Texas Craft Brewers have a message “Don’t Mess With TEXAS Brewers”

Texas Judge Declares Restrictions On Craft Breweries Unconstitutional

Since 2013, Texas craft brewers across the state have, in the opinion of Peticolas Brewing Company founder Michael Peticolas, been stripped of a pretty important right — the ability to sell the distribution rights to their beers. Peticolas felt so strongly that his rights were being infringed, in fact, that he sued the state of Texas to overturn the law.

Austin Judges Rules in Favor of Breweries

Turns out, Peticolas was right. In a suit brought by three Texas breweries — Garland’s Revolver Brewing Company, Austin’s Live Oak Brewing, and Peticolas — an Austin judge ruled yesterday that the 2013 law that banned breweries from selling distribution rights was unconstitutional under the Texas Constitution because the law did not “serve a legitimate public purpose.”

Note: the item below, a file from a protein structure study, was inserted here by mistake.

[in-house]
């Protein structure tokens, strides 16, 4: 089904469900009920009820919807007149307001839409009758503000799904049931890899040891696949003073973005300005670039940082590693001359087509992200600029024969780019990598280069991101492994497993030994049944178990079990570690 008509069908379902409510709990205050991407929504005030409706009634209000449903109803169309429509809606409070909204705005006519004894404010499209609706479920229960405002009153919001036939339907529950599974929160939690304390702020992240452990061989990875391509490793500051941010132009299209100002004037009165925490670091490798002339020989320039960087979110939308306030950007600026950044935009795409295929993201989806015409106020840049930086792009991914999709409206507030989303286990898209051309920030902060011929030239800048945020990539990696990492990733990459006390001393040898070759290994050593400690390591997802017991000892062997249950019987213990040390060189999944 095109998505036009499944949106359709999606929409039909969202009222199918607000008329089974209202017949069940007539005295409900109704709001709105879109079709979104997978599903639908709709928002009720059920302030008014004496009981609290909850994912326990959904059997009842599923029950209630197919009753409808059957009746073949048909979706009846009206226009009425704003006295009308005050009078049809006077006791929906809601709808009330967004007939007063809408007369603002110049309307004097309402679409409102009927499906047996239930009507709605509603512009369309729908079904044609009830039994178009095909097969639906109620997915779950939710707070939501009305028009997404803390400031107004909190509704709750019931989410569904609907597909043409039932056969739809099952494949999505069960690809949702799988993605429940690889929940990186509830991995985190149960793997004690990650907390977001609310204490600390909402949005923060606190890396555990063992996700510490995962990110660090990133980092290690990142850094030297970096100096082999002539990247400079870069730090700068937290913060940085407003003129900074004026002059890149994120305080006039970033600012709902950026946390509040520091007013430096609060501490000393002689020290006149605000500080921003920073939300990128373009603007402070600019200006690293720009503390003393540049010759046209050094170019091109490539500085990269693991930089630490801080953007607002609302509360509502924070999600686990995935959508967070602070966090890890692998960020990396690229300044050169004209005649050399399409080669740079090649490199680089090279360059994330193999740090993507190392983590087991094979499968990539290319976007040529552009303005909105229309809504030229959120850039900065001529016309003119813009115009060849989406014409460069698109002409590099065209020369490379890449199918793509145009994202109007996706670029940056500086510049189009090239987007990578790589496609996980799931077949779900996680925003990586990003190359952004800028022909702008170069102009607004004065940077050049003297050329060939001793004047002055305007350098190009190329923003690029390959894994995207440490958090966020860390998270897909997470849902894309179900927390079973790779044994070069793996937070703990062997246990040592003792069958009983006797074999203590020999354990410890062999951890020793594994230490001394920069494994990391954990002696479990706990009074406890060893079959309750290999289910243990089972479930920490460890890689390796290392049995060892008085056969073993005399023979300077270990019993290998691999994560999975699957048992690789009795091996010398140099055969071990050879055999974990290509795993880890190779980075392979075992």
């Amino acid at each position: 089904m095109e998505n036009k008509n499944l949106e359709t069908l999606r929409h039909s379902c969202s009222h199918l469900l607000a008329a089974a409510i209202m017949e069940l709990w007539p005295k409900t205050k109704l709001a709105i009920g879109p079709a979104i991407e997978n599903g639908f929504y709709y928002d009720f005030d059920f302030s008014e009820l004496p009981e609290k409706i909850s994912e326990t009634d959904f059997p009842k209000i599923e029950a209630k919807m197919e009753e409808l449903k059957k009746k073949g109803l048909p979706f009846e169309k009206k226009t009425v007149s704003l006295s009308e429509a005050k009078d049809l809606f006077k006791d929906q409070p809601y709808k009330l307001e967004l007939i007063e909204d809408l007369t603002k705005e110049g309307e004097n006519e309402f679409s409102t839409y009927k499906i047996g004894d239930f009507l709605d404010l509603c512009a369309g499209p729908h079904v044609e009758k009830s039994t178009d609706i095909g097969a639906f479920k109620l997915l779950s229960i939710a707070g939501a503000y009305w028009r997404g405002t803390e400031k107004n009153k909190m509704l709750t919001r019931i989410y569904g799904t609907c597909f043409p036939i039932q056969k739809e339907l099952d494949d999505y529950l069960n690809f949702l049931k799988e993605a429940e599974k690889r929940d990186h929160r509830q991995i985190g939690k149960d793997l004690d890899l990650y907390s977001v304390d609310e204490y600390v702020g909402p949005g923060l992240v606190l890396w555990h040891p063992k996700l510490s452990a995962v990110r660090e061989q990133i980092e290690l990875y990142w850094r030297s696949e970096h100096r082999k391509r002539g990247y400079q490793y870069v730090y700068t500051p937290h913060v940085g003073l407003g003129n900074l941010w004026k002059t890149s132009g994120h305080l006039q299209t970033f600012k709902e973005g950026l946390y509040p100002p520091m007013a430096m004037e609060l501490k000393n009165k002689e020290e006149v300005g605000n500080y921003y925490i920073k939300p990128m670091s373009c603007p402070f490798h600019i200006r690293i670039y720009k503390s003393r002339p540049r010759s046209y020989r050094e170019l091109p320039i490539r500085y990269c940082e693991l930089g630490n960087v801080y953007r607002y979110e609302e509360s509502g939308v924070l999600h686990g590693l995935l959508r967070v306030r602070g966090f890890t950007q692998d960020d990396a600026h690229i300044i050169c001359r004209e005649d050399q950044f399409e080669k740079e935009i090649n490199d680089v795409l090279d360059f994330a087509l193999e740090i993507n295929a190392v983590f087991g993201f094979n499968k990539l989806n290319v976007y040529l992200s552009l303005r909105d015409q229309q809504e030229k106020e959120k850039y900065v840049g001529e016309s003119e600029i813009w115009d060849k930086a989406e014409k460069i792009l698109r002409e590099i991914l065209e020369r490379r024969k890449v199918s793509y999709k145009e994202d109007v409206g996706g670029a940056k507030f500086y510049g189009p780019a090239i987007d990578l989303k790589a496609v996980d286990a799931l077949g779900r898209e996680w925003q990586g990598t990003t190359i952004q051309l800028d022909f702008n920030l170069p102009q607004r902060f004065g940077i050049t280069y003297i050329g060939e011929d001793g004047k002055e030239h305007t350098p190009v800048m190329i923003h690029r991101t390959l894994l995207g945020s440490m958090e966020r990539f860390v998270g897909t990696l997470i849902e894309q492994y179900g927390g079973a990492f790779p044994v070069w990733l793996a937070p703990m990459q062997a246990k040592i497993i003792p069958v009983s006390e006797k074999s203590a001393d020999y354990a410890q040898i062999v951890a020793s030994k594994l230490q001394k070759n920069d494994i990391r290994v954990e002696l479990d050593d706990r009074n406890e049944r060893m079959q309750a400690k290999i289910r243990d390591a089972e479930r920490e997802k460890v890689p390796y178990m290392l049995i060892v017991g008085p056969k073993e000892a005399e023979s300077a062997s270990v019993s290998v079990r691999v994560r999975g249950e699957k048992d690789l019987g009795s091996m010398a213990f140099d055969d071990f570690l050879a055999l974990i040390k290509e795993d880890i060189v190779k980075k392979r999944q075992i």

Whose Beer Is It?

Before the 2013 law, brewers were free to sell the rights to market their beer to a distributor of their choosing. When the law was enacted, brewers were forced to give those rights away to distributors, who could then sell the brand to yet another distributor at a profit. “The only ones who weren’t allowed to make any money from the distribution of their beers were the brewers,” says Peticolas.

Sweet Victory, Hey, That Would be a Great Name for a New Brew

For Peticolas, that victory feels pretty damn sweet. “Not that I’m going to, but I could go tomorrow and sell to another distributor, and I feel like I finally have my constitutional rights back,” he says. “We had a lot of beers tonight to celebrate.”


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